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Report on Karkar (Papua New Guinea) — September 1979

Scientific Event Alert Network Bulletin, vol. 4, no. 9 (September 1979)
Managing Editor: David Squires.

Karkar (Papua New Guinea) Small explosions through crater lake continue

Please cite this report as:

Global Volcanism Program, 1979. Report on Karkar (Papua New Guinea). In: Squires, D. (ed.), Scientific Event Alert Network Bulletin, 4:9. Smithsonian Institution. https://doi.org/10.5479/si.GVP.SEAN197909-251030.

Volcano Profile |  Complete Bulletin


Karkar

Papua New Guinea

4.649°S, 145.964°E; summit elev. 1839 m

All times are local (unless otherwise noted)


"The relatively low level of activity at the end of August continued until the end of September. Daily observations by helicopter took place until 12 September. The activity continued to consist of small, black, Surtseyan-like bursts breaking through the surface of the small crater lake. Seismic activity continued at a low level, although slight increases in activity appeared as faint bands in the records, a characteristic of this eruption. Several discrete A-type events occurred. Tilt and gravity observations until 12 September showed no significant changes.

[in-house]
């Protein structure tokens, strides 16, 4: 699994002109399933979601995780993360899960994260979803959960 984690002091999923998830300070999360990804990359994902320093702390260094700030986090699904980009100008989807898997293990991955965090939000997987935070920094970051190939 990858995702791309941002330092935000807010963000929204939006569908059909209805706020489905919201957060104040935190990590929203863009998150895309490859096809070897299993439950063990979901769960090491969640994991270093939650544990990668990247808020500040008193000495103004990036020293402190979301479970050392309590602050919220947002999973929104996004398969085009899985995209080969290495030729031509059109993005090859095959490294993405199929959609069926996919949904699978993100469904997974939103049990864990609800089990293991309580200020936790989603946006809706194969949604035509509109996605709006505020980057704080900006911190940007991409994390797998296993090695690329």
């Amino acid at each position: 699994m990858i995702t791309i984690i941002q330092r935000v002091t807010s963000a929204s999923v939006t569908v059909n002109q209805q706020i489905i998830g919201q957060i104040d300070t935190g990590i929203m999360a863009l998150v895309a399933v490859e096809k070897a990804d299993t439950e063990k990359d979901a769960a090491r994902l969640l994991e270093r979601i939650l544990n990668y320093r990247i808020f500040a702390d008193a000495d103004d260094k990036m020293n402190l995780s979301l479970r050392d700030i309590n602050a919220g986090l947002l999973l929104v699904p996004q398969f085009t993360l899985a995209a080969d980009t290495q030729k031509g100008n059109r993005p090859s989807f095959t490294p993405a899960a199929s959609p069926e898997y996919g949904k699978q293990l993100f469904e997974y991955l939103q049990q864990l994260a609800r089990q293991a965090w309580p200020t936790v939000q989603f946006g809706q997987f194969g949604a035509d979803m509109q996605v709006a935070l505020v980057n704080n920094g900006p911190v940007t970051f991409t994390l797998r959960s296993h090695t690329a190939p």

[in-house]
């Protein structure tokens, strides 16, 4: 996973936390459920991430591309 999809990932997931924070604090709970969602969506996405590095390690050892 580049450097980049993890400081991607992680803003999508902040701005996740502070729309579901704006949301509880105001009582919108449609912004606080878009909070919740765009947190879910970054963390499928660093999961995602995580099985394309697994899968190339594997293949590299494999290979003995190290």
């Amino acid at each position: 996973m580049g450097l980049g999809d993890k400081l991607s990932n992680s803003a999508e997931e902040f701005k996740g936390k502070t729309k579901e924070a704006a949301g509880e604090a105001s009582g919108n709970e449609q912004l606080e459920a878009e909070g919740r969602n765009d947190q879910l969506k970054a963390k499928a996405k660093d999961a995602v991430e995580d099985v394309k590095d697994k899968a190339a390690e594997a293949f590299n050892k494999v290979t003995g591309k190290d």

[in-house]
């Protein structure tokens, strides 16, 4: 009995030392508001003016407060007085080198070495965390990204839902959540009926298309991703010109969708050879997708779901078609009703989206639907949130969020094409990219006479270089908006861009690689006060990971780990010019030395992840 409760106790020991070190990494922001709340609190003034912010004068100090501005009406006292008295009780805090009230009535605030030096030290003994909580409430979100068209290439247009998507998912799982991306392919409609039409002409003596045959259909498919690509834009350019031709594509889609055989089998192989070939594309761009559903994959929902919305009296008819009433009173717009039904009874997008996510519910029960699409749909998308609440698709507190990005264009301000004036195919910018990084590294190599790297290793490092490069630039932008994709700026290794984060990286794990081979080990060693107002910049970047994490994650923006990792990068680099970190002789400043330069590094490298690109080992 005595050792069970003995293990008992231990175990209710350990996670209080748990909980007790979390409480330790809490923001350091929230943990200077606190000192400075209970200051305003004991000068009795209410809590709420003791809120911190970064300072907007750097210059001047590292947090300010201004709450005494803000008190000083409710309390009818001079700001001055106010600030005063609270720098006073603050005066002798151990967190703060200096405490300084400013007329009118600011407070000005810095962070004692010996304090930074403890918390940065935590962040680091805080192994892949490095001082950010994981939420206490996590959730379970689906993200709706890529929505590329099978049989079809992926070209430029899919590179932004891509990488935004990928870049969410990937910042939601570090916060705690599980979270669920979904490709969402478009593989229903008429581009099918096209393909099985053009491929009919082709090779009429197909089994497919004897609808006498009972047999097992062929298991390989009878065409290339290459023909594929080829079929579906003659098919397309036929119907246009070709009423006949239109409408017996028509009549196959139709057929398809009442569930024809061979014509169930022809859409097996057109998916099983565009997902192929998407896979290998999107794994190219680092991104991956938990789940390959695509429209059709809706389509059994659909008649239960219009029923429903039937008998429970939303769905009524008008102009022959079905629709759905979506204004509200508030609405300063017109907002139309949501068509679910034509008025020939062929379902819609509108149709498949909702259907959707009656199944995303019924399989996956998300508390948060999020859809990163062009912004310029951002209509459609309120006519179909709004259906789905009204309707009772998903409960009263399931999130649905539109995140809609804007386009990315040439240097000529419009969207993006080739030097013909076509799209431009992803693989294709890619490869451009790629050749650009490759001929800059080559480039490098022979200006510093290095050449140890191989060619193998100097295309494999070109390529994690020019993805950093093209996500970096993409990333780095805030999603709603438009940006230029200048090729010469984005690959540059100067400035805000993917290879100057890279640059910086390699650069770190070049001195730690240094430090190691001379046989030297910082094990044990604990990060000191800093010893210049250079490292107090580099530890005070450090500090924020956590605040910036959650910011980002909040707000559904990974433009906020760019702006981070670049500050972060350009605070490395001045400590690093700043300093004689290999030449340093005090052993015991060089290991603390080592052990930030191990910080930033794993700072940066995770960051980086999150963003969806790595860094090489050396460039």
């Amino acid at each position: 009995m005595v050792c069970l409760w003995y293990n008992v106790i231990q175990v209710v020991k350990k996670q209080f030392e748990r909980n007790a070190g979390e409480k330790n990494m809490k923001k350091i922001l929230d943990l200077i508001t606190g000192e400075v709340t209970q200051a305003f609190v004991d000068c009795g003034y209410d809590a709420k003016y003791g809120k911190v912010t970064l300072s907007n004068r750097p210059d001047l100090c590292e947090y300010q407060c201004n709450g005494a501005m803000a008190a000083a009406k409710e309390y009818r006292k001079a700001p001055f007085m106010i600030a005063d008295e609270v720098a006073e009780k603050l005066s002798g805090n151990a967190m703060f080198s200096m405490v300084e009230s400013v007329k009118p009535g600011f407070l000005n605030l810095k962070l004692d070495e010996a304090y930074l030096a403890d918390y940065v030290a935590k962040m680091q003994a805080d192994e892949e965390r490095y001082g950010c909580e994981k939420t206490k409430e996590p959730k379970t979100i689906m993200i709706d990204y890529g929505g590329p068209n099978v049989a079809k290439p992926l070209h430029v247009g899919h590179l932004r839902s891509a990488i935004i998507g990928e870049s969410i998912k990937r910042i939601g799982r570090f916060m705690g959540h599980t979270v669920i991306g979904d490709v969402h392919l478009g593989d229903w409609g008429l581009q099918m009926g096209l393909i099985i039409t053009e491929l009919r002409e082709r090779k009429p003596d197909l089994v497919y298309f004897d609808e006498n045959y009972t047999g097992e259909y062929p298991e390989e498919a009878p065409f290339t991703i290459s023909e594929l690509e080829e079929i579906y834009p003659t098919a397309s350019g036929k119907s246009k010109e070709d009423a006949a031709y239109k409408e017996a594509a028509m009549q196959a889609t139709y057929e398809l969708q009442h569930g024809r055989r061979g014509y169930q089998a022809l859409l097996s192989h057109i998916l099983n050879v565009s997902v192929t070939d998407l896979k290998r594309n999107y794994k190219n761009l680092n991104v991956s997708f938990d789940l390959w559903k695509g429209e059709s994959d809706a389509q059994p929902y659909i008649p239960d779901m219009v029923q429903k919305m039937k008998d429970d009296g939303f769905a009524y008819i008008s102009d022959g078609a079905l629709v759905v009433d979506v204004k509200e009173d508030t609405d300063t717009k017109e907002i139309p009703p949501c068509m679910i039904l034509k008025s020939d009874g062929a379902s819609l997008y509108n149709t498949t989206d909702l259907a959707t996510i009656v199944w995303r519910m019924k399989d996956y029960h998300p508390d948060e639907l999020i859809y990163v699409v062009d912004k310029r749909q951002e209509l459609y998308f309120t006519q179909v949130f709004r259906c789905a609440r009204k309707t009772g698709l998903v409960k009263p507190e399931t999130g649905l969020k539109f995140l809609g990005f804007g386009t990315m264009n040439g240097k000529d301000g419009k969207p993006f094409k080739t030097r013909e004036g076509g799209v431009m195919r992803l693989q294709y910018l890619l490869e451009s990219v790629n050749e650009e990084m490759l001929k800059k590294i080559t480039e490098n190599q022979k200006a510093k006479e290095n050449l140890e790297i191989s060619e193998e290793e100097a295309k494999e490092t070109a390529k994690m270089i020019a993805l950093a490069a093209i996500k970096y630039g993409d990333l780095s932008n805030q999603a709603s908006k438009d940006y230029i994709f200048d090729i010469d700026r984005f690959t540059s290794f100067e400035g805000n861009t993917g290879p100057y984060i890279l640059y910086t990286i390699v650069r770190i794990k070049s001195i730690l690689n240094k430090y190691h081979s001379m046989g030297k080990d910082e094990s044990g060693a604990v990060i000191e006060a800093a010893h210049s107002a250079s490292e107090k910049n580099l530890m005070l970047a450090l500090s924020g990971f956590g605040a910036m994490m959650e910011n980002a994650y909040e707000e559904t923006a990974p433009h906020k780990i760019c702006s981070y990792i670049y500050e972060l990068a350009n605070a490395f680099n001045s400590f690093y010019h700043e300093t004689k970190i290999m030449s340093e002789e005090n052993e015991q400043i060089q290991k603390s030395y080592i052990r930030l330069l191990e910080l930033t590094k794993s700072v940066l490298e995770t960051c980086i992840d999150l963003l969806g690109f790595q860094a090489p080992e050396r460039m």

"Continuous surveillance using a helicopter will no longer take place unless activity increases again. Instead, a helicopter will be chartered once every 2 weeks to enable detailed visual observations, and tilt and gravity measurements to be made. Seismic monitoring via the permanent surveillance station and two temporary stations will continue as before."

Geologic Background. Karkar is a 19 x 25 km wide, forest-covered island that is truncated by two nested summit calderas. The 5.5-km-wide outer caldera was formed during one or more eruptions, the last of which occurred 9000 years ago. The eccentric 3.2-km-wide inner caldera was formed sometime between 1500 and 800 years ago. Parasitic cones are present on the N and S flanks of this basaltic-to-andesitic volcano; a linear array of small cones extends from the northern rim of the outer caldera nearly to the coast. Most historical eruptions, which date back to 1643, have originated from Bagiai cone, a pyroclastic cone constructed within the steep-walled, 300-m-deep inner caldera. The floor of the caldera is covered by young, mostly unvegetated andesitic lava flows.

Information Contacts: R. Almond, RVO.